Donald Trump administration to release rules on disclosing cyber flaws
The Trump administration is expected to publicly release on Wednesday its rules for deciding whether to disclose cyber security flaws or keep them secret, a national security said.
WASHINGTON: The Trump administration is expected to publicly release on Wednesday its rules for deciding whether to disclose cyber security flaws or keep them secret, a national security said.
The move is an attempt by the US government to address criticism that it too often jeopardises internet security by stockpiling the cyber vulnerabilities it detects in order to preserve its ability to launch its own attacks on computer systems.
The revised rules, expected to be published on whitehouse.gov, are intended to make the process for how various federal agencies weigh the costs of keeping a flaw secret more transparent, said the official, who spoke on condition of anonymity because the rules were not yet public.
Under former President Barack Obama, the US government created an inter-agency review, known as the Vulnerability Equities Process, to determine what to do with flaws unearthed primarily by the National Security Agency.
The process is designed to balance law enforcement and US intelligence desires to hack into devices with the need to warn manufacturers so that they can patch holes before criminals and other hackers take advantage of them.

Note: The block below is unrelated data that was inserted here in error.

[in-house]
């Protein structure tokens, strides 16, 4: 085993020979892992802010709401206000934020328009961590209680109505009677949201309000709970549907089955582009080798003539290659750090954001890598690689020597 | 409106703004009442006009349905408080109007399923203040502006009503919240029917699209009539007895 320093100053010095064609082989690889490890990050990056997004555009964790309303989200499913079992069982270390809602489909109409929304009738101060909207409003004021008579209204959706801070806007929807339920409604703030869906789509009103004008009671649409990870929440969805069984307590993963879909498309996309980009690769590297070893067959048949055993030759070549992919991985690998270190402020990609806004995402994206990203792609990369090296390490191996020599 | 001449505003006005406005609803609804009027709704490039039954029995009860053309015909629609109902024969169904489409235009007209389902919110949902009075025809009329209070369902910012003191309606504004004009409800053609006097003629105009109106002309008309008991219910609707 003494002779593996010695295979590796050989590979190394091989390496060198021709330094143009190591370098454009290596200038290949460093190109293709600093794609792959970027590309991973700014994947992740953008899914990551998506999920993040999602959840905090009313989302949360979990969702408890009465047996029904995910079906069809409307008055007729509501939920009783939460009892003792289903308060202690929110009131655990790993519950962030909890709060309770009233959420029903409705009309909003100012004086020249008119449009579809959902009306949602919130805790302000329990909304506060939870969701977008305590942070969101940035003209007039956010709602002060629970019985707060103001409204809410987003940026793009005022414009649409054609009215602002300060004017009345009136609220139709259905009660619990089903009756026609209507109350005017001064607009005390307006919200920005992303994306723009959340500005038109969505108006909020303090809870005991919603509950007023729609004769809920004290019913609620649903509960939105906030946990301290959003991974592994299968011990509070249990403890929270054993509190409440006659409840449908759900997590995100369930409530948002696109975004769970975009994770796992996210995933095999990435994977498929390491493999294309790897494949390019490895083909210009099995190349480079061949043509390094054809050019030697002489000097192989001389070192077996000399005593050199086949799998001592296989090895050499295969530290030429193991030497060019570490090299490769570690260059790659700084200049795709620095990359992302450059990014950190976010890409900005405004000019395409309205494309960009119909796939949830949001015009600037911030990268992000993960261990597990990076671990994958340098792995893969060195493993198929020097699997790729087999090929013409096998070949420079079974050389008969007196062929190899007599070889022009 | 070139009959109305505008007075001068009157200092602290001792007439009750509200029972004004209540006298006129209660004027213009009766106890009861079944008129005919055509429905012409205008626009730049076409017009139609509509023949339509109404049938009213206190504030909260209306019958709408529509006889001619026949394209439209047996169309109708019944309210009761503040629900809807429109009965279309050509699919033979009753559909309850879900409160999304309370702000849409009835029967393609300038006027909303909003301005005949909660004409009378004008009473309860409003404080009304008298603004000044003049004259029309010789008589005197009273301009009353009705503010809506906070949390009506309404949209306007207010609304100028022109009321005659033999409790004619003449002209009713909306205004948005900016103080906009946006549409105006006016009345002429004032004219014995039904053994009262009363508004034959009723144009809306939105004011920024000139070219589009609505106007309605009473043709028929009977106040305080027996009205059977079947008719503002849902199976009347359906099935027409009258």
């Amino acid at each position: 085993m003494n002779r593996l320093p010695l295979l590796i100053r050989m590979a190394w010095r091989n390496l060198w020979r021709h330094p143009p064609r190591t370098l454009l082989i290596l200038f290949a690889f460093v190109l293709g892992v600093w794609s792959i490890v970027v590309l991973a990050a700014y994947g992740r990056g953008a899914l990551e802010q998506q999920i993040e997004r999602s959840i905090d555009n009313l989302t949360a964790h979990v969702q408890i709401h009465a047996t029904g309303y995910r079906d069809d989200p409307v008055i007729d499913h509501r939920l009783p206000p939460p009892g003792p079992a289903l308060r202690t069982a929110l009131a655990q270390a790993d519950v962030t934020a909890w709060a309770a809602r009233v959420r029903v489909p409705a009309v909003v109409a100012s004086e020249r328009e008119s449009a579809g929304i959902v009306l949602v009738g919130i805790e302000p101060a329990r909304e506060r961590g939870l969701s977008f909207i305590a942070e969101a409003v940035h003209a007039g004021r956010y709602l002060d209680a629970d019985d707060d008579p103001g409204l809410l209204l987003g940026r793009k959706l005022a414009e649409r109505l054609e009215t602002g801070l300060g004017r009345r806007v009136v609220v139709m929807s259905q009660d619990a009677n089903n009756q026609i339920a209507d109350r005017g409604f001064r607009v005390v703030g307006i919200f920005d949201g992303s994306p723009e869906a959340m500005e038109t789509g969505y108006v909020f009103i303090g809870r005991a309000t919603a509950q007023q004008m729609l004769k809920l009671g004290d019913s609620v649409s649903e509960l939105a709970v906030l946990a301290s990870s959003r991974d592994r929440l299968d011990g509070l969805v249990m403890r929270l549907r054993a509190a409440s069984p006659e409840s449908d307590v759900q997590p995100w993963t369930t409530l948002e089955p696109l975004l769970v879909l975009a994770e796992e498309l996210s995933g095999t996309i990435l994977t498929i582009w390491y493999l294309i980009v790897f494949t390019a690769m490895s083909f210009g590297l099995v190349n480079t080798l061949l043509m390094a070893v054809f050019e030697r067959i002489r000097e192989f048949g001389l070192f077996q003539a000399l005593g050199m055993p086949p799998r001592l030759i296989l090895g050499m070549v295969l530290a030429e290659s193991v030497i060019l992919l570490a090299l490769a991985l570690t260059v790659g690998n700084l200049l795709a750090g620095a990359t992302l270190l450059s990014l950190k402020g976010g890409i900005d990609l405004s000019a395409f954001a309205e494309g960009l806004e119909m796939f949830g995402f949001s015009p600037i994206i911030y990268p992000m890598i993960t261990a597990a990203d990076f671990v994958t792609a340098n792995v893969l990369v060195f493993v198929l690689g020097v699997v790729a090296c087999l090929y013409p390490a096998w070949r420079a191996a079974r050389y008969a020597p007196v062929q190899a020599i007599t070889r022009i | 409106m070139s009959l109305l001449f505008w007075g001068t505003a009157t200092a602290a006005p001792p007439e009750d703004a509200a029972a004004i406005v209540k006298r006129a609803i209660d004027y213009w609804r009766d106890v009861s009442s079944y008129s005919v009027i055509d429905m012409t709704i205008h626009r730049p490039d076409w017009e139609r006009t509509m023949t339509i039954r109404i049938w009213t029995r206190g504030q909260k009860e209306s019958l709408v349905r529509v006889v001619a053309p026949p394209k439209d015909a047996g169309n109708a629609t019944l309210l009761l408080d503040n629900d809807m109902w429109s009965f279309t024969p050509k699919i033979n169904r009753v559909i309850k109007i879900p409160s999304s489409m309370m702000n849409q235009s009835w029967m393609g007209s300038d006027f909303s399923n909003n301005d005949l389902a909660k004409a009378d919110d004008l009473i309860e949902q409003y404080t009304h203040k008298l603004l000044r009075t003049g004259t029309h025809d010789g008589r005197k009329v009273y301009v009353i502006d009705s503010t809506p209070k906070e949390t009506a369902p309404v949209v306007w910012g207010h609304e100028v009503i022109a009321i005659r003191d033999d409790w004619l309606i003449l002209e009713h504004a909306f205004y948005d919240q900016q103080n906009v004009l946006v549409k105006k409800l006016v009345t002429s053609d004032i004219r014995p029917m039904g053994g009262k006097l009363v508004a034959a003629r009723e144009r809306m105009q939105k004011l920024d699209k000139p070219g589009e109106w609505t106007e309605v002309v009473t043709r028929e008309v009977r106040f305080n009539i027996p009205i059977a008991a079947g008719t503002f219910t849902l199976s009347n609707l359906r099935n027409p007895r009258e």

The new Trump administration rules will name the agencies involved in the process and include more of them than before, such as the Departments of Commerce, Treasury and State, the official said.
Rob Joyce, the White House cyber security coordinator, has previewed the new rules in recent public appearances.
"It will include the criteria that the panel weighs, and it will also include the participants," Joyce said last month at a Washington Post event. He said the Trump administration wanted to end the "smoke-filled room mystery" surrounding the process.
Some security experts have long criticized the process as overly secretive and too often erring against disclosure.
The criticism grew earlier this year when a global ransomware attack known as WannaCry infected computers in at least 150 countries, knocking hospitals offline and disrupting services at factories.
The attack was made possible because of a flaw in Microsoft’s Windows software that the NSA had used to build a hacking tool for its own use.
But in a breach US investigators are still working to understand, that tool and others ended up in the hands of a mysterious group called the Shadow Brokers, which then published them online.
Suspected North Korean hackers spotted the Windows flaw and repurposed it to unleash the WannaCry attack, according to cyber experts. North Korea has routinely denied involvement in cyber attacks against other countries.